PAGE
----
Rather, it was a basic loyalty to the data of experience, which Wittgenstein understood mainly as “linguistic experience.” This splendid observation reveals precisely his way of seeking, explaining what religion is, beginning with language: “There is no one here, and yet I speak and thank and ask. Is this talking and thanking and asking therefore an error? Rather, I would say, this is a marvelous thing.” In this sense Wittgenstein appears to be a strange kind of realist philosopher: a realist “of signs,” we might perhaps say, and not “of things.”
He approaches Christianity, too, as a datum of linguistic experience that cannot easily be liquidated. “Just as the insect buzzes around the light,” he wrote, “so do I around the New Testament.” Some of his intuitions are astonishing in their exactness, which is often not found even in twentieth century catechisms. We could say that Wittgenstein does not have faith, but he intuits quite well what faith is: “I need certainty–not wisdom, dreams, speculation–and this certainty is faith. And faith is faith in what my heart needs, my soul, not my speculative intellect. Because it is my soul, with its passions, almost with its flesh and its blood, which must be redeemed, not my abstract spirit.”
Christianity, Wittgenstein thus says, is not a doctrine. It is not an idea or a written word that can save man. “The Bible is nothing more than a book in front of me… This document cannot, in itself, ‘bind me’ to any faith in the doctrines it contains–as little as any other document could that might fall into my hands. If I have to believe in these doctrines, it is not because this and not that is told to me. Rather, they must be clear and obvious to me: and by this I do not mean only teachings of ethics but historical teachings.” The adjective “historical” here indicates exactly the unfolding over time of that category of “event.” It is not the words one hears in church that give the true motivation for adhering to Christianity: “Preaching can be a preliminary condition of faith, but through what happens in it; it cannot set faith into motion. Faith begins with faith.”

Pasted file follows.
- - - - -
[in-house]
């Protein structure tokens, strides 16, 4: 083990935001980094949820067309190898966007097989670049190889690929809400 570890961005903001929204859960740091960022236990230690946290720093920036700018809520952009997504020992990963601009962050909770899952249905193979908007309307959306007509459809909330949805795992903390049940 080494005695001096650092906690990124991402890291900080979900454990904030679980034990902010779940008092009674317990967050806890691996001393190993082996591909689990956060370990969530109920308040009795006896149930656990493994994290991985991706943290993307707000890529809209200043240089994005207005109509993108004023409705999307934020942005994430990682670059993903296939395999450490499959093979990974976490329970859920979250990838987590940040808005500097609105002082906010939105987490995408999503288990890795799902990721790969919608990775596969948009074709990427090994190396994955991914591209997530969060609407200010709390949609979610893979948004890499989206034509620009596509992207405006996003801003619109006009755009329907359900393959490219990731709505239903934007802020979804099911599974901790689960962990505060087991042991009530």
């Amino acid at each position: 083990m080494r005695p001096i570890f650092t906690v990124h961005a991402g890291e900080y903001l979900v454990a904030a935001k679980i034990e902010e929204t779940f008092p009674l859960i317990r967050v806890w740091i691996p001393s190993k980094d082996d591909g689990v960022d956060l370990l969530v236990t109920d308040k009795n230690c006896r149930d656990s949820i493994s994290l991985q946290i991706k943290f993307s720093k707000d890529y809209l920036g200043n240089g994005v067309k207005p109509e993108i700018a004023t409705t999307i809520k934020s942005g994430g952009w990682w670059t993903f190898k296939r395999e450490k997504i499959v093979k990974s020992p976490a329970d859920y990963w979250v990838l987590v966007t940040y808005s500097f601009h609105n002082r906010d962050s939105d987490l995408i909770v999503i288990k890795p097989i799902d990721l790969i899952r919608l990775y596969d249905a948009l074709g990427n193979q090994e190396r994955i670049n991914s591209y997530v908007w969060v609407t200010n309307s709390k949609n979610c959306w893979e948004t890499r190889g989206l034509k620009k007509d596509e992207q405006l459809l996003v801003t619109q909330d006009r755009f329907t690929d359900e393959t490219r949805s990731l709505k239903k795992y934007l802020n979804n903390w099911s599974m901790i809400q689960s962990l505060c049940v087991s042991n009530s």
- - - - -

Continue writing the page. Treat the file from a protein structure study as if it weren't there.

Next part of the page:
Wittgenstein, by the force of logical reasoning, realizes that the event of belief is something original, a primum that goes beyond logic but that does not contradict it in the least, and he understands very well that this depends on a fact, and on the position that man takes in front of this fact as a consequence.
The precision of these judgments is impressive, and yet Wittgenstein is honest enough to realize–and write–that “all this is naturally not Christianity,” that his intelligence and even his great moral strength have not managed to convert him. “This tending toward the absolute… appears to me as something splendid, sublime, but I myself aim my gaze at earthly things–unless ‘God’ should ‘visit’ me.” “It is also clear,” he wrote, “that this faith is a grace.”
Philosophizing, on this plane, is worth very little; a treatise will not solve the problem of existence. Wittgenstein wrote this very clearly, as was his style: “If you are not ready to sacrifice your work for something higher, it will not be blessed in any way. Because it obtains its height from the fact that you place it at its true height in relationship with the ideal.”
Wittgenstein realized–differently from what was indicated by the mentality of the environment in which he grew up–that it is not an effort that saves man. He knew first of all that he was not capable of this (“Know yourself, and you will see that you are always and in any case a poor sinner”), and that anyway it would not be enough. Rather, he sought refuge–a little like Franz Kafka–in what he considered an ethic but what we could also call a “human position,” a proper disposition, which does not guarantee salvation but invokes it (“I am like a beggar”).
A line in the diaries may summarize, in an almost prophetic manner, the meaning of this reflection on Christianity, as an event of the spirit that is still indecipherable; a line that we could read, at the close of this century, as an anti-Nietzschean motto, the opposite of the “death of God” Nietzsche proclaimed. “In metropolitan civilization,” we read in Movimenti del pensiero, “the spirit can only withdraw into a corner. And yet, it is not at all worn out or superfluous, but, like an (eternal) witness, floats above the rubble of culture–almost like an avenger of God. As though it awaited a new incarnation."